MSU plans for “more typical” fall semester
EAST LANSING, Mich. (WILX) - Michigan State University announced it is planning to return to a more typical semester schedule.
MSU president Samuel L. Stanley Jr., M.D. announced the move in an email Friday morning.
“Like many of you, I am eager to get back to working and learning together on campus later this year,” Stanley said. “While we continue to prioritize the health and safety of our community, we also realize the need to plan for summer and fall on and off MSU’s campus.”
Fall 2021 semester
“The university is planning for a more typical fall semester, with 75% of undergraduate classes offered in-person,” Stanley said. “Classes will be offered in multiple scenarios — in person, hybrid, and some still online, especially those that would traditionally fill large lecture halls. We expect that routine mitigation testing and other public health policies will continue at some level in the fall, and all of us will need to adhere to these policies and engage in the actions and behaviors that have kept us safe and healthy.
- We will offer a residence hall experience to first-year students and as many other students as possible while still providing a safe living space.
- MSU Athletics is planning for fall events with spectators again, although we’ll be following state requirements and guidelines that will be in place at that time regarding attendance.
- The Wharton Center and Broad Art Museum are planning events this fall.
- Community-based activities will be permitted in alignment with local and state requirements and guidelines.
- Our current university-related travel restrictions will be adapted to location-based guidance.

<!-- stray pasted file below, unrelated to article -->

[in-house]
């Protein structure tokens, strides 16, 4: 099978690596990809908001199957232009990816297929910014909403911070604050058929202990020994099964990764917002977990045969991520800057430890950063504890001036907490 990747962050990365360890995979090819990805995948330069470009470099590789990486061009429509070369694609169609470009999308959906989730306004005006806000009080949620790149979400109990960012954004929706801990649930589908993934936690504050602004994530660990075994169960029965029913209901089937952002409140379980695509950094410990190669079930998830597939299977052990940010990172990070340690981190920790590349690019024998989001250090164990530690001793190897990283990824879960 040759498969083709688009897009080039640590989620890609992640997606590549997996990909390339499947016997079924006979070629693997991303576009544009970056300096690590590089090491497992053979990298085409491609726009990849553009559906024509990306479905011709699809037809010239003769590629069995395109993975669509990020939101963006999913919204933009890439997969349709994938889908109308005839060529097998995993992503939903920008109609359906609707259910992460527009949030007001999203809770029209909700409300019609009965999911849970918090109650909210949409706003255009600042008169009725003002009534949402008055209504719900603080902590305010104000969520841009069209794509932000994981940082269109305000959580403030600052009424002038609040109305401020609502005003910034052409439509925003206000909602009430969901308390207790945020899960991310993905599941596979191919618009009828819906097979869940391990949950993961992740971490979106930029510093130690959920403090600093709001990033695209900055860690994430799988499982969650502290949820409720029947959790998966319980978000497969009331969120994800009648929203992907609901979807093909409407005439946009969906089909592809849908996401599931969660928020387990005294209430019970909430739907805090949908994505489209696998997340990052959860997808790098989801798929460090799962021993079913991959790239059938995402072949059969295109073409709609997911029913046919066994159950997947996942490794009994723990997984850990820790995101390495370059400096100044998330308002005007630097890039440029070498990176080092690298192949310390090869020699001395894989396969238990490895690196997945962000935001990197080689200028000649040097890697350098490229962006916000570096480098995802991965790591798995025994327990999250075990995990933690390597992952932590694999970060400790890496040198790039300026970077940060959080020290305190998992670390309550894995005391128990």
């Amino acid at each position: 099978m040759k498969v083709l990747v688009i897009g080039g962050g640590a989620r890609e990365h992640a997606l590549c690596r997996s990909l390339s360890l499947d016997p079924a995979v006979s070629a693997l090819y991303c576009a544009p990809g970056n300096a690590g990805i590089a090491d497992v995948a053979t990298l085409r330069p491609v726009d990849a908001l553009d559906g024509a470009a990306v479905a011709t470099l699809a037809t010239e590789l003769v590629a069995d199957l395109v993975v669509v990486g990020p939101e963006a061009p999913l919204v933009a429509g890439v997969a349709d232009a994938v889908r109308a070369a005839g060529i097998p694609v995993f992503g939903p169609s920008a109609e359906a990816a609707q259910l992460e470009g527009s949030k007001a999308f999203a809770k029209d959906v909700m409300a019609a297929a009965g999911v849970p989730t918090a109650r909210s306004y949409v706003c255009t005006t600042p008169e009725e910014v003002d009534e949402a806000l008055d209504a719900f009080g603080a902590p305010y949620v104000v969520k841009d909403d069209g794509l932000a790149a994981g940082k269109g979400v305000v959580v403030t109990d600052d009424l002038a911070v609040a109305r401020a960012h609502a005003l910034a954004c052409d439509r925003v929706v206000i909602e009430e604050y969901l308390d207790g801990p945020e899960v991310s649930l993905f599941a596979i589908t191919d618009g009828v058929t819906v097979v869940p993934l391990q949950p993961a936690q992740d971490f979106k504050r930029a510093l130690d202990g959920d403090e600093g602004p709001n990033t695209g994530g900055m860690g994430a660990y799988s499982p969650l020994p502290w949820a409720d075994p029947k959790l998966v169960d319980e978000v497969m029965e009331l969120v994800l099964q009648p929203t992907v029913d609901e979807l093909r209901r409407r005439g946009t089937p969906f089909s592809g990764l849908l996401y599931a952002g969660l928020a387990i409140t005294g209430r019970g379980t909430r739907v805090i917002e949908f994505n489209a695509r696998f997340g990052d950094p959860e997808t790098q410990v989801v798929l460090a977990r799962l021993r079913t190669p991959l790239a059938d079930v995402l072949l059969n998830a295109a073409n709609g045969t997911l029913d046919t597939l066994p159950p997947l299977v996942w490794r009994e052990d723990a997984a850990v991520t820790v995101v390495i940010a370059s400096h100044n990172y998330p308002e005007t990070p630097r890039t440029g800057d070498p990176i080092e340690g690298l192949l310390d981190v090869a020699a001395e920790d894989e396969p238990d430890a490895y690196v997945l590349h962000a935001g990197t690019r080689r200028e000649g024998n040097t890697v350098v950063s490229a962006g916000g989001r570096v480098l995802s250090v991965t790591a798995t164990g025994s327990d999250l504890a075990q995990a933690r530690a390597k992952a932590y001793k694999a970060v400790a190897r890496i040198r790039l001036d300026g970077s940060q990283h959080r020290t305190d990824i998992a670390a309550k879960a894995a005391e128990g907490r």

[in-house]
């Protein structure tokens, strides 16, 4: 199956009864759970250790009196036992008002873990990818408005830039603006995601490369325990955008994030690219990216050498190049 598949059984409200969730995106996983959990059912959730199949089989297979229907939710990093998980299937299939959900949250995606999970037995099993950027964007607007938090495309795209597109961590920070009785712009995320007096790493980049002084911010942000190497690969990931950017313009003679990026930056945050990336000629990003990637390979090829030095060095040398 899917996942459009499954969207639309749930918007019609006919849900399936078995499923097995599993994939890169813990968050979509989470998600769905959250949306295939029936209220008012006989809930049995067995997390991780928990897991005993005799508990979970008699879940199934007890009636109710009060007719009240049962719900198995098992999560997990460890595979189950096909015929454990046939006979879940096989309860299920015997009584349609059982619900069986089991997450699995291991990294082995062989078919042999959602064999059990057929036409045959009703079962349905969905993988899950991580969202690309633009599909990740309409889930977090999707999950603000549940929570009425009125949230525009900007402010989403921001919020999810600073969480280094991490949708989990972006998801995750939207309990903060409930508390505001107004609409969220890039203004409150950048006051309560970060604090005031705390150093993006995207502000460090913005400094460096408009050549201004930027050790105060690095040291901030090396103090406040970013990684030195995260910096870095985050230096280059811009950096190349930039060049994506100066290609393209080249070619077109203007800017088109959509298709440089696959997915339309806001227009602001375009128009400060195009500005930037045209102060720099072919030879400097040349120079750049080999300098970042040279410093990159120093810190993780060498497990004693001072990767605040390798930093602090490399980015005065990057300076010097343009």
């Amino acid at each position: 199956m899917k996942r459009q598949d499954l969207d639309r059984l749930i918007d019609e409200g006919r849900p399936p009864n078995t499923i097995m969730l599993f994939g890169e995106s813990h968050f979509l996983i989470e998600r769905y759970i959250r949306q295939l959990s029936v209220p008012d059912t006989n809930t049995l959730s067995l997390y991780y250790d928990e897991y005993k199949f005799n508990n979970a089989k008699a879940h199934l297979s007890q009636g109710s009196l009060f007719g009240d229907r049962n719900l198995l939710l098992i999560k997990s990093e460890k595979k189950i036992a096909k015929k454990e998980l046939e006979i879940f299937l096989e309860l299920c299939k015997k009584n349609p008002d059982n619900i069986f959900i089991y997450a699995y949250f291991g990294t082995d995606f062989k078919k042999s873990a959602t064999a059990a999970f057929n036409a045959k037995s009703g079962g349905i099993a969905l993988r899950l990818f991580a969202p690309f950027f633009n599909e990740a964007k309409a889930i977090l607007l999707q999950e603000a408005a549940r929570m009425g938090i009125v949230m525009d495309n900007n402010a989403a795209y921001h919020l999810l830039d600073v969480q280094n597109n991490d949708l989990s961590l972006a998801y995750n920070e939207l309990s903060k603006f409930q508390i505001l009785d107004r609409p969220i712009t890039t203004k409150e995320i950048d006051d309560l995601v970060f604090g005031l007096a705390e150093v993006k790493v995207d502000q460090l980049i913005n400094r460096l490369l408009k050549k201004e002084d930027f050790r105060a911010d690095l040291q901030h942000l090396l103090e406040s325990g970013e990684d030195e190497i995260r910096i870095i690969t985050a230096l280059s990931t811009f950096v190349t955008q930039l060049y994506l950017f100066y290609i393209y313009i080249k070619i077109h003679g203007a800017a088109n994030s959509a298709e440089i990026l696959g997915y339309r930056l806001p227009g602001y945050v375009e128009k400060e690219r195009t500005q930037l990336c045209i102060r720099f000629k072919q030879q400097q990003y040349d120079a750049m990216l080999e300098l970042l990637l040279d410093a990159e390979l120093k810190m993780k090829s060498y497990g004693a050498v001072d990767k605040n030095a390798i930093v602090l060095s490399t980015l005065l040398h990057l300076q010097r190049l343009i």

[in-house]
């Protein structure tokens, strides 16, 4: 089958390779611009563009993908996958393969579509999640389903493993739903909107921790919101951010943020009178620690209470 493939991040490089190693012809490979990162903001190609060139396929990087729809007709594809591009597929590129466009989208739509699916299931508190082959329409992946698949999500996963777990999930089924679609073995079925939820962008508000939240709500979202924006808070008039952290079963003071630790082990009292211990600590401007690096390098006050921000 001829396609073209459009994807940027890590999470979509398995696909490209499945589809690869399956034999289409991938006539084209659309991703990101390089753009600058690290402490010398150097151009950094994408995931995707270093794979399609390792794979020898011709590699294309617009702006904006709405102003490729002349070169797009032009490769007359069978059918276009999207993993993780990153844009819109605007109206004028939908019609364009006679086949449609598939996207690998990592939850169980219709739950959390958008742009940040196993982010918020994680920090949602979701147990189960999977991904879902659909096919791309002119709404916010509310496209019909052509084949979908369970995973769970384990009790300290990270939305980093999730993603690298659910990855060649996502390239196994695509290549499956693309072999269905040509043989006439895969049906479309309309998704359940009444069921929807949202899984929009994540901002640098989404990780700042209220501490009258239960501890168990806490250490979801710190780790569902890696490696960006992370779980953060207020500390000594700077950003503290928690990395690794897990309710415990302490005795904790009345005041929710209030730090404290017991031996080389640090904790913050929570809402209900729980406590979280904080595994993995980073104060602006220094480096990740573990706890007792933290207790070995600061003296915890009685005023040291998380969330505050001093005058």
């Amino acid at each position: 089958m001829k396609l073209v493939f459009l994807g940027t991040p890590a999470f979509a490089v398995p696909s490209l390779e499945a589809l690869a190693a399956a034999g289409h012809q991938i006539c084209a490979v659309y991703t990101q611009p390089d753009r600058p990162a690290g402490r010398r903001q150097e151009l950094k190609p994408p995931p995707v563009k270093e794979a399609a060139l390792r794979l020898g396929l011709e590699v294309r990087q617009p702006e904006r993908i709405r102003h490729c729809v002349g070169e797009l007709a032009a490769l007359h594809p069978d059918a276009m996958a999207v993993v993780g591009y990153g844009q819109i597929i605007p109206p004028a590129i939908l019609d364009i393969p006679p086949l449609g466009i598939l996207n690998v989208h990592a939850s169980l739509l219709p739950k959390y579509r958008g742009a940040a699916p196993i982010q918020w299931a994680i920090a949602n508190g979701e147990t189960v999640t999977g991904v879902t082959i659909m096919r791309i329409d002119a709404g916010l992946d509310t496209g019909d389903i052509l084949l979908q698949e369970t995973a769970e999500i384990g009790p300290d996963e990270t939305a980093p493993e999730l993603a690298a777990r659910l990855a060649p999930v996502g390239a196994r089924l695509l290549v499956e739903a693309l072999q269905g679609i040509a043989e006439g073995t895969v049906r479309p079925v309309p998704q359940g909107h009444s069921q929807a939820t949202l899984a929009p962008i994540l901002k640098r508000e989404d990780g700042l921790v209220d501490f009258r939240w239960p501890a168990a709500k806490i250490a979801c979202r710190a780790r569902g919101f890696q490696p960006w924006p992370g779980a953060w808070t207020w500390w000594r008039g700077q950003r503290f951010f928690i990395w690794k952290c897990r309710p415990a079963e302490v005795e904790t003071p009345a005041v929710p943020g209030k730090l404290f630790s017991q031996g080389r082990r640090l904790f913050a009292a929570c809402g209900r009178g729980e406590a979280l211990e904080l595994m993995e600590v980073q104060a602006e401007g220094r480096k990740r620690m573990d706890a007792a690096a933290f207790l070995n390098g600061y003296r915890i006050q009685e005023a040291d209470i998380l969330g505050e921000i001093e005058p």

- As we prepare for more students to be back on campus in the fall, we also will have more employees returning to in-person positions as well. More information will be coming from unit supervisors and leaders in the coming months.
Summer 2021 semester
We’ve learned a lot over the course of the pandemic, and we’ve adapted our safety protocols and policies accordingly to ensure the health, safety and well-being of each of you. This spring, we increased our in-person offerings and nearly doubled the number of students living on campus. As vaccination rates continue to rise and the pandemic recedes, we will take every opportunity to add additional in-person courses to the schedule this summer.
- Most summer classes will be online, which is MSU’s standard practice for summer sessions. Classes for labs and programs that require in-person interaction will continue.
- There will be no large summer camps or events on campus. Nearly all of the conferences usually planned for MSU’s campus have chosen not to hold their events.
- Limited day camps may occur, such as those that are primarily outdoors and are able to adhere to safety protocols.
- We will have students living on campus this summer who are participating in classes, labs or who call MSU their home.
- We are restarting in-person campus tours this month, and those will continue throughout the summer.
“Making decisions now about the future of our university is not an easy task, as the pandemic has shown us,” says Stanley. “However, with vaccinations continuing to progress, we are optimistic that we can begin to safely transition during the summer and move toward more in-person experiences in the fall — all while continuing to prioritize the health and well-being of our students, faculty, and staff.”
As of Friday morning, more than 2.4 million doses of COVID-19 vaccines have been administered to Michigan residents. Of those, 1.5 million residents have received their first dose and 880,000 are fully vaccinated.
Stanley is encouraging students, faculty, and staff to get the vaccine when it is available to them. He directing them to the state of Michigan’s vaccine-finder application on its website to search for locations to get the vaccine.
“I am excited at the prospect of coming back together again, and I am greatly looking forward to seeing our vibrant community of students, faculty, and staff fully engaged in on-campus life. Optimism is a good feeling, but let’s not let our guard down. Continue to keep yourself safe, follow safety protocols and be empathetic to each other as we move toward the summer and fall semesters.”
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